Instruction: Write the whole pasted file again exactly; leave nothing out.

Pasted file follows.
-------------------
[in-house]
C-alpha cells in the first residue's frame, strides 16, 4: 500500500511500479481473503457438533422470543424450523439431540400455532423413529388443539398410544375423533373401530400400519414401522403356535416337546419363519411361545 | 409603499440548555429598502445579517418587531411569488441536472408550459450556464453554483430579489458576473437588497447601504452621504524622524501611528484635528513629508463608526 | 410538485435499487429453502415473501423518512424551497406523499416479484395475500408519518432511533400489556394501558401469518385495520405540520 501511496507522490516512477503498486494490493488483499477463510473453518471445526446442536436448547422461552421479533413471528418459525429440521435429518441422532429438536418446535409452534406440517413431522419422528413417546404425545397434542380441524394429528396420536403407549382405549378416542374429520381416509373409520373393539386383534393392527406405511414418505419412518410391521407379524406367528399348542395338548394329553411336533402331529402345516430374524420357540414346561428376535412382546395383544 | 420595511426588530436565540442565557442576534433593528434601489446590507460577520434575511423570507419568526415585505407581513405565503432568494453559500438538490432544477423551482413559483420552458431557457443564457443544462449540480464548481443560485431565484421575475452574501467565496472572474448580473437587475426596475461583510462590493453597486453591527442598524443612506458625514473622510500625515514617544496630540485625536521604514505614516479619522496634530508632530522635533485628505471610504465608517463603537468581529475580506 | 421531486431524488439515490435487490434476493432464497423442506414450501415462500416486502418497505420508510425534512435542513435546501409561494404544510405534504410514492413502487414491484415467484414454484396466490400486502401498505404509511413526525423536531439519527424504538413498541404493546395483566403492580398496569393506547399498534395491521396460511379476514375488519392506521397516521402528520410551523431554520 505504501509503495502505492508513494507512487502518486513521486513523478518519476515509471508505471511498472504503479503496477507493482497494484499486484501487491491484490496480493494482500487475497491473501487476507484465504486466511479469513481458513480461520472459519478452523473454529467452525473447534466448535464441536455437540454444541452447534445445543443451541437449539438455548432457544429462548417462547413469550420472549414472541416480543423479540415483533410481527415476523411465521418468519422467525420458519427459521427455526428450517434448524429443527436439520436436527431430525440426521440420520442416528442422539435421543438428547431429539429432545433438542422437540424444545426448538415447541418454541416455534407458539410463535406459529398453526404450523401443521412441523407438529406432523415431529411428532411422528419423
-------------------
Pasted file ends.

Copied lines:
[in-house]
C-alpha cells in the first residue's frame, strides 16, 4: 500500500511500479481473503457438533422470543424450523439431540400455532423413529388443539398410544375423533373401530400400519414401522403356535416337546419363519411361545 | 409603499440548555429598502445579517418587531411569488441536472408550459450556464453554483430579489458576473437588497447601504452621504524622524501611528484635528513629508463608526 | 410538485435499487429453502415473501423518512424551497406523499416479484395475500408519518432511533400489556394501558401469518385495520405540520 501511496507522490516512477503498486494490493488483499477463510473453518471445526446442536436448547422461552421479533413471528418459525429440521435429518441422532429438536418446535409452534406440517413431522419422528413417546404425545397434542380441524394429528396420536403407549382405549378416542374429520381416509373409520373393539386383534393392527406405511414418505419412518410391521407379524406367528399348542395338548394329553411336533402331529402345516430374524420357540414346561428376535412382546395383544 | 420595511426588530436565540442565557442576534433593528434601489446590507460577520434575511423570507419568526415585505407581513405565503432568494453559500438538490432544477423551482413559483420552458431557457443564457443544462449540480464548481443560485431565484421575475452574501467565496472572474448580473437587475426596475461583510462590493453597486453591527442598524443612506458625514473622510500625515514617544496630540485625536521604514505614516479619522496634530508632530522635533485628505471610504465608517463603537468581529475580506 | 421531486431524488439515490435487490434476493432464497423442506414450501415462500416486502418497505420508510425534512435542513435546501409561494404544510405534504410514492413502487414491484415467484414454484396466490400486502401498505404509511413526525423536531439519527424504538413498541404493546395483566403492580398496569393506547399498534395491521396460511379476514375488519392506521397516521402528520410551523431554520 505504501509503495502505492508513494507512487502518486513521486513523478518519476515509471508505471511498472504503479503496477507493482497494484499486484501487491491484490496480493494482500487475497491473501487476507484465504486466511479469513481458513480461520472459519478452523473454529467452525473447534466448535464441536455437540454444541452447534445445543443451541437449539438455548432457544429462548417462547413469550420472549414472541416480543423479540415483533410481527415476523411465521418468519422467525420458519427459521427455526428450517434448524429443527436439520436436527431430525440426521440420520442416528442422539435421543438428547431429539429432545433438542422437540424444545426448538415447541418454541416455534407458539410463535406459529398453526404450523401443521412441523407438529406432523415431529411428532411422528419423